Nothing helped. Not even gardening and walking and movie watching. My disquiet after we settled in our new place did not have a clear cause. Retirement was supposed to be a happy time in people's life, but it became a serious depression state in my life.

I took long, solitary walks, noticed birds I had never seen before; talked to other retired people. Everyone was happy and well adjusted. I was the only unhappy one.

I did mention my condition to my doctor at my annual visit.  He prescribed some blood tests and later called to tell me to pick up Vitamin D at the pharmacy.
I was relieved! A Vitamin D deficiency is curable.

Weeks later, my mood had not changed.  (Did I mention that our rainy season lasts eight months?) My husband suggested we take a trip to a sunny location.

Florida, a place we had known during our graduate days was the place to go to. We had spent many winter holidays at the Keys, sometimes driving all night from our apartment in Tallahassee for a chance to  bathe in the warm waters of the Gulf as our small children frolicked for hours at the waters' edge. Sitting on the white sands  with tropical drinks made us forget our day-to-day challenges.

We booked our flight knowing the temperatures would be in the mild 80's and sunny the entire time. One afternoon in the same bar that Hemingway had frequented in Key West, I  began to think about our Tallahassee days,  the six years we had spent as graduate students, living in Alumni Village with other couples with small children, eager to get on with our lives, worried about our future. That evening, using the hotel's stationery, I penned my first story, the hurried days of graduate school. It was a piece of fiction drawn from my experience.

When we returned from Florida, I joined a writing group, learned from a blogger how to start a blog, and soon I was writing almost as much as I was reading, and gardening and walking.  The doctor saw me a year later and was happy with my new attitude. He credited Vitamin D. I knew that if I had not discovered writing, I couldn't have made that big leap.



Thursday, September 5, 2013

What do you do?






Remember when you used to be at parties and you were introduced, and the next question was, what do you do, or where do you work? Work was your identity. Almost your whole identity. People who did the same thing usually hung out together, shared tidbits outside of work, participated in hobbies, birthday parties, office parties, sports and trips together.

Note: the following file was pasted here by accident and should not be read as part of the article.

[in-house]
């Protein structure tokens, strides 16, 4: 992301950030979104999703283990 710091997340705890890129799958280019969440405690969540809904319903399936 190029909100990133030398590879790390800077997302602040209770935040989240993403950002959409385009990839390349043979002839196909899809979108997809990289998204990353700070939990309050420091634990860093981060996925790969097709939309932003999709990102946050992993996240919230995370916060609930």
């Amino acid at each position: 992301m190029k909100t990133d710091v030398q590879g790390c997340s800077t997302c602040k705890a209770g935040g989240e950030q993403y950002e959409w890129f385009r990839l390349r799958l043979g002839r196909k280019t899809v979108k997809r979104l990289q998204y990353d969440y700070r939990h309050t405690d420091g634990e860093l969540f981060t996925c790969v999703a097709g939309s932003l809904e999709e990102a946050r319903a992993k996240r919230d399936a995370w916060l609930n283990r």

Your work defined you in your working life, but your hobbies will define you in your retirement years.  Do you golf? Play canasta? Paint? Write? Garden? Each group you'll meet will ask you to join them based on your hobby or outside-home interests. Forget all the other accomplishments and kudos you garnered in your working life. If you don't golf, you'll never meet that couple who moved right next door to you spending six months each year chasing golf balls in your backyard.

The biggest challenge you'll face after work, is figuring out what to do with your time.

Working defined your very being; identified your pace; sent you out to read materials and supplementary literature related to your work experience; brought you together with folks; provided a sense of accomplishment and a sense of purpose to your days; and became your reason for living.

I encountered a mini crisis of identity when I went on maternity leave with my second child and decided to stay at home for the first couple of years.  After six weeks of me and the baby, pacing our lives between feeding and changing and sleeping patterns, I was eager for adult conversations, for activities beyond my four walls, for stimulation from any source.  Going back to school for a Master's Degree in an area that I craved to explore proved most satisfying. I could still be a full-time Mom to my baby, keep the house relatively clean for the family, and take one or two classes late afternoons when my husband could get home and babysit and appreciate the work I was doing.

I did not anticipate the crisis I went through when I retired.

My life lacked direction. I felt empty, inconsequential. 
How about you?
Was the transition easy or difficult?

Wednesday, August 28, 2013

Sometimes you just don't know.


We were taking a nice walk the other day. Not exactly here; but in a beautiful surrounding nevertheless, in Eugene, Oregon, the Willamette River on one side, runners, bikers and mothers with strollers passing us on the other side.

We  were following the river from our parking place by the Mall at Valley River Center to McGrath's Restaurant.

We got to lunch and gloated.